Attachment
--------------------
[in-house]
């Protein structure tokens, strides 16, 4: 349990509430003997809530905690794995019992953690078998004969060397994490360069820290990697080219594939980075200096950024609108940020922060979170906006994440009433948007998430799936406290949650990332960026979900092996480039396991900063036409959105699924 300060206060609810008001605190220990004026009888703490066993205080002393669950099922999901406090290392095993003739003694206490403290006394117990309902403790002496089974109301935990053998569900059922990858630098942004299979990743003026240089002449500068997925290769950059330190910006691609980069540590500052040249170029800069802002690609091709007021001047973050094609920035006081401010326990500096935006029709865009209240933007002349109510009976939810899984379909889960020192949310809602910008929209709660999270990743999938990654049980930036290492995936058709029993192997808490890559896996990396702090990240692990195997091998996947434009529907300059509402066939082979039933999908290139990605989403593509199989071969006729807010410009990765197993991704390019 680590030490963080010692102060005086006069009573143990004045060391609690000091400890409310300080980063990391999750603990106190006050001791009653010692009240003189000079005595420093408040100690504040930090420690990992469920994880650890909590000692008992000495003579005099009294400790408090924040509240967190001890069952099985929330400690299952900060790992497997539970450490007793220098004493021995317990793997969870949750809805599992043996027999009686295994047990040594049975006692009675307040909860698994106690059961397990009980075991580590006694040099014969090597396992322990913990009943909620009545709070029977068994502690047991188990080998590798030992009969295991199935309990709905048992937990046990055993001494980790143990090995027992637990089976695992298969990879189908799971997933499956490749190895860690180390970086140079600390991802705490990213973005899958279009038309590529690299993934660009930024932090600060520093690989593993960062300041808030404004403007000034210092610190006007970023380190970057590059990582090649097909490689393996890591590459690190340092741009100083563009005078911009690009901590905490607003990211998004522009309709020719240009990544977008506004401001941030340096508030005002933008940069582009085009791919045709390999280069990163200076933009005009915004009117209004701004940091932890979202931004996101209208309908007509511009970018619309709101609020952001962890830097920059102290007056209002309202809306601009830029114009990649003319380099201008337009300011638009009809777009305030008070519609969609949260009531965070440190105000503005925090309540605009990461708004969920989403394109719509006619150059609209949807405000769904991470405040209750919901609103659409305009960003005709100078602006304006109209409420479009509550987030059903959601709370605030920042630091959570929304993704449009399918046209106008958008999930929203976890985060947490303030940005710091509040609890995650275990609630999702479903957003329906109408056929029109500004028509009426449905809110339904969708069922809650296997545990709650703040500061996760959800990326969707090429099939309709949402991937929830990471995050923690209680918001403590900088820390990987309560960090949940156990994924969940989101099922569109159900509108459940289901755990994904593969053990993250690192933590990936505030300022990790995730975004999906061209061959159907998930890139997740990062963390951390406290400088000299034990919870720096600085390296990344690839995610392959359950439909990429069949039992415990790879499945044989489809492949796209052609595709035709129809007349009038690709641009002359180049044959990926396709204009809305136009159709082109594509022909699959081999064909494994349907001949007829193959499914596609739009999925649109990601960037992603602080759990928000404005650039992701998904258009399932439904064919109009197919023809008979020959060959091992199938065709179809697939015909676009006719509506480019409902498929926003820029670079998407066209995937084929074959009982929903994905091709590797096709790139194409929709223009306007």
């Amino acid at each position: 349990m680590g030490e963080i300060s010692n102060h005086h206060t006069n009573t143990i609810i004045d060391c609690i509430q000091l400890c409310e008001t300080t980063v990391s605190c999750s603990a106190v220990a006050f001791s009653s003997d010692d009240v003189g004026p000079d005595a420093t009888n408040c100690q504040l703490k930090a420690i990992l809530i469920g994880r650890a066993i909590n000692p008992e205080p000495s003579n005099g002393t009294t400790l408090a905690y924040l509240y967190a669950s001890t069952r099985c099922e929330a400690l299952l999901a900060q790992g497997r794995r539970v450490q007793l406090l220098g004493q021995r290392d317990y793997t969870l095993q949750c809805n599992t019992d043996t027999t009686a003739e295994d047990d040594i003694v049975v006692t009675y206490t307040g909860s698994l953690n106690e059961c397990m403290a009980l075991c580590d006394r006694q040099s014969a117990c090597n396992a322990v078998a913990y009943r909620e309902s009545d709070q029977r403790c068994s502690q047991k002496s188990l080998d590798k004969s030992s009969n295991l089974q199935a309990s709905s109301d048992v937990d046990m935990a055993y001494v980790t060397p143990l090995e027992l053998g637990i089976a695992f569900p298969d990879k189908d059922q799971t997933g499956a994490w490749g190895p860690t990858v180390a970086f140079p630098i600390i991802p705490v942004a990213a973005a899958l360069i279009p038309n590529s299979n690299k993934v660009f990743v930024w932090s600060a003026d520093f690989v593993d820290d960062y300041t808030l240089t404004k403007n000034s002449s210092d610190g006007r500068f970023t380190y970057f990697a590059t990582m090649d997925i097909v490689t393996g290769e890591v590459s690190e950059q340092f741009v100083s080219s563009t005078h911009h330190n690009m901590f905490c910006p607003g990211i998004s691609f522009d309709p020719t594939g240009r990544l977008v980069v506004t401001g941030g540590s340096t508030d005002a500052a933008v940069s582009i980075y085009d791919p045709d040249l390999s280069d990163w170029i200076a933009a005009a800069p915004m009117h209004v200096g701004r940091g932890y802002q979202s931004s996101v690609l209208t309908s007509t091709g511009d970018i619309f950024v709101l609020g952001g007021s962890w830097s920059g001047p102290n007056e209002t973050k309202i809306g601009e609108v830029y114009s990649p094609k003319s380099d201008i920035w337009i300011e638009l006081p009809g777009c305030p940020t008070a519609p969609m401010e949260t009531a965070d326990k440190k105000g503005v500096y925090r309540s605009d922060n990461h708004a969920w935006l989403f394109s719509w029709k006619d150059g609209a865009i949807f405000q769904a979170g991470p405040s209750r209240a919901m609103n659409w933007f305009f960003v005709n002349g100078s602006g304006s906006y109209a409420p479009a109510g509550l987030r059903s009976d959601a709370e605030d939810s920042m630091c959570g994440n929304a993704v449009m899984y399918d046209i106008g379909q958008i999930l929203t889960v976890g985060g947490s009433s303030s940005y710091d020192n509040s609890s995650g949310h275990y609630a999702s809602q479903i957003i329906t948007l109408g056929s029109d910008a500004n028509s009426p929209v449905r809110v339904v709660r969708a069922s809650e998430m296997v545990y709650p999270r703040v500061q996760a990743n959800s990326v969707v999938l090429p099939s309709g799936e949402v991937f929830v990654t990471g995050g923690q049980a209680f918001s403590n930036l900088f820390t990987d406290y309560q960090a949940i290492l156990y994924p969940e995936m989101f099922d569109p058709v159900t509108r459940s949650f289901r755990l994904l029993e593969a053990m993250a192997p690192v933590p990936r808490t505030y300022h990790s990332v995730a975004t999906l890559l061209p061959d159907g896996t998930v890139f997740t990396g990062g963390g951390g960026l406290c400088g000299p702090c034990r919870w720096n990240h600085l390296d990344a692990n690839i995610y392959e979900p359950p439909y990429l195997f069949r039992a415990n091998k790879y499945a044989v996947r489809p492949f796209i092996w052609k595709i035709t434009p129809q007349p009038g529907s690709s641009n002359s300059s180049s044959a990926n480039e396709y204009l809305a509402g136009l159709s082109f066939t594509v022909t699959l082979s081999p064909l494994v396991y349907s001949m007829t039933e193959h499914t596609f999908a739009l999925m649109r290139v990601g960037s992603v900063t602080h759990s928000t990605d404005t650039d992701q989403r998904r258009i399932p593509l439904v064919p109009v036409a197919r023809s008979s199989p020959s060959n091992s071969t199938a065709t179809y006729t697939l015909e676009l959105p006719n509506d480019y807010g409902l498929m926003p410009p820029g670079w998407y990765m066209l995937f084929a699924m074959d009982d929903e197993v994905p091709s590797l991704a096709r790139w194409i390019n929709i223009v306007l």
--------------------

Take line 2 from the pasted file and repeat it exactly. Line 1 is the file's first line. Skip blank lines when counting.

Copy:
């Protein structure tokens, strides 16, 4: 349990509430003997809530905690794995019992953690078998004969060397994490360069820290990697080219594939980075200096950024609108940020922060979170906006994440009433948007998430799936406290949650990332960026979900092996480039396991900063036409959105699924 300060206060609810008001605190220990004026009888703490066993205080002393669950099922999901406090290392095993003739003694206490403290006394117990309902403790002496089974109301935990053998569900059922990858630098942004299979990743003026240089002449500068997925290769950059330190910006691609980069540590500052040249170029800069802002690609091709007021001047973050094609920035006081401010326990500096935006029709865009209240933007002349109510009976939810899984379909889960020192949310809602910008929209709660999270990743999938990654049980930036290492995936058709029993192997808490890559896996990396702090990240692990195997091998996947434009529907300059509402066939082979039933999908290139990605989403593509199989071969006729807010410009990765197993991704390019 680590030490963080010692102060005086006069009573143990004045060391609690000091400890409310300080980063990391999750603990106190006050001791009653010692009240003189000079005595420093408040100690504040930090420690990992469920994880650890909590000692008992000495003579005099009294400790408090924040509240967190001890069952099985929330400690299952900060790992497997539970450490007793220098004493021995317990793997969870949750809805599992043996027999009686295994047990040594049975006692009675307040909860698994106690059961397990009980075991580590006694040099014969090597396992322990913990009943909620009545709070029977068994502690047991188990080998590798030992009969295991199935309990709905048992937990046990055993001494980790143990090995027992637990089976695992298969990879189908799971997933499956490749190895860690180390970086140079600390991802705490990213973005899958279009038309590529690299993934660009930024932090600060520093690989593993960062300041808030404004403007000034210092610190006007970023380190970057590059990582090649097909490689393996890591590459690190340092741009100083563009005078911009690009901590905490607003990211998004522009309709020719240009990544977008506004401001941030340096508030005002933008940069582009085009791919045709390999280069990163200076933009005009915004009117209004701004940091932890979202931004996101209208309908007509511009970018619309709101609020952001962890830097920059102290007056209002309202809306601009830029114009990649003319380099201008337009300011638009009809777009305030008070519609969609949260009531965070440190105000503005925090309540605009990461708004969920989403394109719509006619150059609209949807405000769904991470405040209750919901609103659409305009960003005709100078602006304006109209409420479009509550987030059903959601709370605030920042630091959570929304993704449009399918046209106008958008999930929203976890985060947490303030940005710091509040609890995650275990609630999702479903957003329906109408056929029109500004028509009426449905809110339904969708069922809650296997545990709650703040500061996760959800990326969707090429099939309709949402991937929830990471995050923690209680918001403590900088820390990987309560960090949940156990994924969940989101099922569109159900509108459940289901755990994904593969053990993250690192933590990936505030300022990790995730975004999906061209061959159907998930890139997740990062963390951390406290400088000299034990919870720096600085390296990344690839995610392959359950439909990429069949039992415990790879499945044989489809492949796209052609595709035709129809007349009038690709641009002359180049044959990926396709204009809305136009159709082109594509022909699959081999064909494994349907001949007829193959499914596609739009999925649109990601960037992603602080759990928000404005650039992701998904258009399932439904064919109009197919023809008979020959060959091992199938065709179809697939015909676009006719509506480019409902498929926003820029670079998407066209995937084929074959009982929903994905091709590797096709790139194409929709223009306007």